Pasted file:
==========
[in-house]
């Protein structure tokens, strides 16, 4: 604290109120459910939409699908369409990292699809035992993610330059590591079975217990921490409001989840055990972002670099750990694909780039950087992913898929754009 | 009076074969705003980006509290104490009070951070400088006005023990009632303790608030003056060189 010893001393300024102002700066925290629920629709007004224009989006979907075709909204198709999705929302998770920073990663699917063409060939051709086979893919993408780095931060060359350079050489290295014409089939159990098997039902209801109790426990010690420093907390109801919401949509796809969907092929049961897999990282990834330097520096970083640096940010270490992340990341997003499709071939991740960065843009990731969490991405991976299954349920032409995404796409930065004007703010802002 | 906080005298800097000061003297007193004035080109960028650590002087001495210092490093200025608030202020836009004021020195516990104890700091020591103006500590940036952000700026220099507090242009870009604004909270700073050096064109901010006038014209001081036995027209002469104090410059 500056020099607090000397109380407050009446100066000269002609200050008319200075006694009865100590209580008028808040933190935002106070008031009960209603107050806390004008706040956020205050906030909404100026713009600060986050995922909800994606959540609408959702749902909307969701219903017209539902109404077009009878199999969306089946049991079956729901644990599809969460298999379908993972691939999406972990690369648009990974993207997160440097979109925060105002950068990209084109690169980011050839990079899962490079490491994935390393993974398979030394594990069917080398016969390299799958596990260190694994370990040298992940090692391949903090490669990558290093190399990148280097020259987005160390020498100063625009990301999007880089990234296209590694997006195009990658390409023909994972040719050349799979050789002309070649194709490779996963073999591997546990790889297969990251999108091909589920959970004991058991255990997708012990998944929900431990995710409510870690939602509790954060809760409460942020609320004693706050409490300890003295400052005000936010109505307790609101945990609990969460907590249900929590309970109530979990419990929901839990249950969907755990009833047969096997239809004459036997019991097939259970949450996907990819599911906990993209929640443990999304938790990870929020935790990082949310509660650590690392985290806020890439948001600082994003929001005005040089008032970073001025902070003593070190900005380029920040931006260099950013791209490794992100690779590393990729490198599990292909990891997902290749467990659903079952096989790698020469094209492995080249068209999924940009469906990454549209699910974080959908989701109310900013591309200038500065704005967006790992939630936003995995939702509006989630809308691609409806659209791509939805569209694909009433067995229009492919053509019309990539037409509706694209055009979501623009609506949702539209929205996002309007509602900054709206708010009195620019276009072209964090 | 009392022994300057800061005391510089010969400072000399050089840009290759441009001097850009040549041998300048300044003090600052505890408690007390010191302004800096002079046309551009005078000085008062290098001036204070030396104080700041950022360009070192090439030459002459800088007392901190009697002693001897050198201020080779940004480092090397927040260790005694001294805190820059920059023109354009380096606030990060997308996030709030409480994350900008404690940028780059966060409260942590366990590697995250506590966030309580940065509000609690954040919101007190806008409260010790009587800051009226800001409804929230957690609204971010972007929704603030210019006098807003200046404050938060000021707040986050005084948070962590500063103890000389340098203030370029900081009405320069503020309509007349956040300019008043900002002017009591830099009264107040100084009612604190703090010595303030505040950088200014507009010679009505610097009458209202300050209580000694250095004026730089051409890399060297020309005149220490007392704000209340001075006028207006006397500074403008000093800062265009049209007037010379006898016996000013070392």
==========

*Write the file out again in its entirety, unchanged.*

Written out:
[in-house]
């Protein structure tokens, strides 16, 4: 604290109120459910939409699908369409990292699809035992993610330059590591079975217990921490409001989840055990972002670099750990694909780039950087992913898929754009 | 009076074969705003980006509290104490009070951070400088006005023990009632303790608030003056060189 010893001393300024102002700066925290629920629709007004224009989006979907075709909204198709999705929302998770920073990663699917063409060939051709086979893919993408780095931060060359350079050489290295014409089939159990098997039902209801109790426990010690420093907390109801919401949509796809969907092929049961897999990282990834330097520096970083640096940010270490992340990341997003499709071939991740960065843009990731969490991405991976299954349920032409995404796409930065004007703010802002 | 906080005298800097000061003297007193004035080109960028650590002087001495210092490093200025608030202020836009004021020195516990104890700091020591103006500590940036952000700026220099507090242009870009604004909270700073050096064109901010006038014209001081036995027209002469104090410059 500056020099607090000397109380407050009446100066000269002609200050008319200075006694009865100590209580008028808040933190935002106070008031009960209603107050806390004008706040956020205050906030909404100026713009600060986050995922909800994606959540609408959702749902909307969701219903017209539902109404077009009878199999969306089946049991079956729901644990599809969460298999379908993972691939999406972990690369648009990974993207997160440097979109925060105002950068990209084109690169980011050839990079899962490079490491994935390393993974398979030394594990069917080398016969390299799958596990260190694994370990040298992940090692391949903090490669990558290093190399990148280097020259987005160390020498100063625009990301999007880089990234296209590694997006195009990658390409023909994972040719050349799979050789002309070649194709490779996963073999591997546990790889297969990251999108091909589920959970004991058991255990997708012990998944929900431990995710409510870690939602509790954060809760409460942020609320004693706050409490300890003295400052005000936010109505307790609101945990609990969460907590249900929590309970109530979990419990929901839990249950969907755990009833047969096997239809004459036997019991097939259970949450996907990819599911906990993209929640443990999304938790990870929020935790990082949310509660650590690392985290806020890439948001600082994003929001005005040089008032970073001025902070003593070190900005380029920040931006260099950013791209490794992100690779590393990729490198599990292909990891997902290749467990659903079952096989790698020469094209492995080249068209999924940009469906990454549209699910974080959908989701109310900013591309200038500065704005967006790992939630936003995995939702509006989630809308691609409806659209791509939805569209694909009433067995229009492919053509019309990539037409509706694209055009979501623009609506949702539209929205996002309007509602900054709206708010009195620019276009072209964090 | 009392022994300057800061005391510089010969400072000399050089840009290759441009001097850009040549041998300048300044003090600052505890408690007390010191302004800096002079046309551009005078000085008062290098001036204070030396104080700041950022360009070192090439030459002459800088007392901190009697002693001897050198201020080779940004480092090397927040260790005694001294805190820059920059023109354009380096606030990060997308996030709030409480994350900008404690940028780059966060409260942590366990590697995250506590966030309580940065509000609690954040919101007190806008409260010790009587800051009226800001409804929230957690609204971010972007929704603030210019006098807003200046404050938060000021707040986050005084948070962590500063103890000389340098203030370029900081009405320069503020309509007349956040300019008043900002002017009591830099009264107040100084009612604190703090010595303030505040950088200014507009010679009505610097009458209202300050209580000694250095004026730089051409890399060297020309005149220490007392704000209340001075006028207006006397500074403008000093800062265009049209007037010379006898016996000013070392």